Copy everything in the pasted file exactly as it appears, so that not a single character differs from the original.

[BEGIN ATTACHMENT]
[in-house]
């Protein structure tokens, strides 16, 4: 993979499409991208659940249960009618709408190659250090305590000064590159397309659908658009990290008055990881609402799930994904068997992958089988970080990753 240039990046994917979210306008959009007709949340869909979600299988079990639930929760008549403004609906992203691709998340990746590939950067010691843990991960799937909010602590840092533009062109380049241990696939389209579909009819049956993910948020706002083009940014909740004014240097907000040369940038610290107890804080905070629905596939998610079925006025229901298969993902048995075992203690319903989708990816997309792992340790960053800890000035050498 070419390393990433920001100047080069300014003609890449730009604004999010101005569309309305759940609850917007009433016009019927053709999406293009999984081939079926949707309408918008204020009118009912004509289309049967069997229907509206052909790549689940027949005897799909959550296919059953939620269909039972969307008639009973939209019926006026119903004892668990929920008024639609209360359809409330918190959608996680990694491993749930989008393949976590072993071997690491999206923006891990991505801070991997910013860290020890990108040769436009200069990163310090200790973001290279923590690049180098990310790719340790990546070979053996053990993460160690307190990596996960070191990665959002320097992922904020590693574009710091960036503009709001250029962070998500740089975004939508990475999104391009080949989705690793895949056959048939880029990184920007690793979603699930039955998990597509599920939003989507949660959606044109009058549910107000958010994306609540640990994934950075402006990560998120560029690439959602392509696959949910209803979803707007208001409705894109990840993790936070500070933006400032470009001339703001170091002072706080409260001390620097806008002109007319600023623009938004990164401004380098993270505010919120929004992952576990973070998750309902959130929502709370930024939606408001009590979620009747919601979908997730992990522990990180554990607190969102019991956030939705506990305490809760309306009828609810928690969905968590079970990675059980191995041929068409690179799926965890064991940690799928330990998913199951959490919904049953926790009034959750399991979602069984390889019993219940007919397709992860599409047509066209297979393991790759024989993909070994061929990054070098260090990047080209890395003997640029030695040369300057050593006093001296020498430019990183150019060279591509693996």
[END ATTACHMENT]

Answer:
[in-house]
């Protein structure tokens, strides 16, 4: 993979499409991208659940249960009618709408190659250090305590000064590159397309659908658009990290008055990881609402799930994904068997992958089988970080990753 240039990046994917979210306008959009007709949340869909979600299988079990639930929760008549403004609906992203691709998340990746590939950067010691843990991960799937909010602590840092533009062109380049241990696939389209579909009819049956993910948020706002083009940014909740004014240097907000040369940038610290107890804080905070629905596939998610079925006025229901298969993902048995075992203690319903989708990816997309792992340790960053800890000035050498 070419390393990433920001100047080069300014003609890449730009604004999010101005569309309305759940609850917007009433016009019927053709999406293009999984081939079926949707309408918008204020009118009912004509289309049967069997229907509206052909790549689940027949005897799909959550296919059953939620269909039972969307008639009973939209019926006026119903004892668990929920008024639609209360359809409330918190959608996680990694491993749930989008393949976590072993071997690491999206923006891990991505801070991997910013860290020890990108040769436009200069990163310090200790973001290279923590690049180098990310790719340790990546070979053996053990993460160690307190990596996960070191990665959002320097992922904020590693574009710091960036503009709001250029962070998500740089975004939508990475999104391009080949989705690793895949056959048939880029990184920007690793979603699930039955998990597509599920939003989507949660959606044109009058549910107000958010994306609540640990994934950075402006990560998120560029690439959602392509696959949910209803979803707007208001409705894109990840993790936070500070933006400032470009001339703001170091002072706080409260001390620097806008002109007319600023623009938004990164401004380098993270505010919120929004992952576990973070998750309902959130929502709370930024939606408001009590979620009747919601979908997730992990522990990180554990607190969102019991956030939705506990305490809760309306009828609810928690969905968590079970990675059980191995041929068409690179799926965890064991940690799928330990998913199951959490919904049953926790009034959750399991979602069984390889019993219940007919397709992860599409047509066209297979393991790759024989993909070994061929990054070098260090990047080209890395003997640029030695040369300057050593006093001296020498430019990183150019060279591509693996």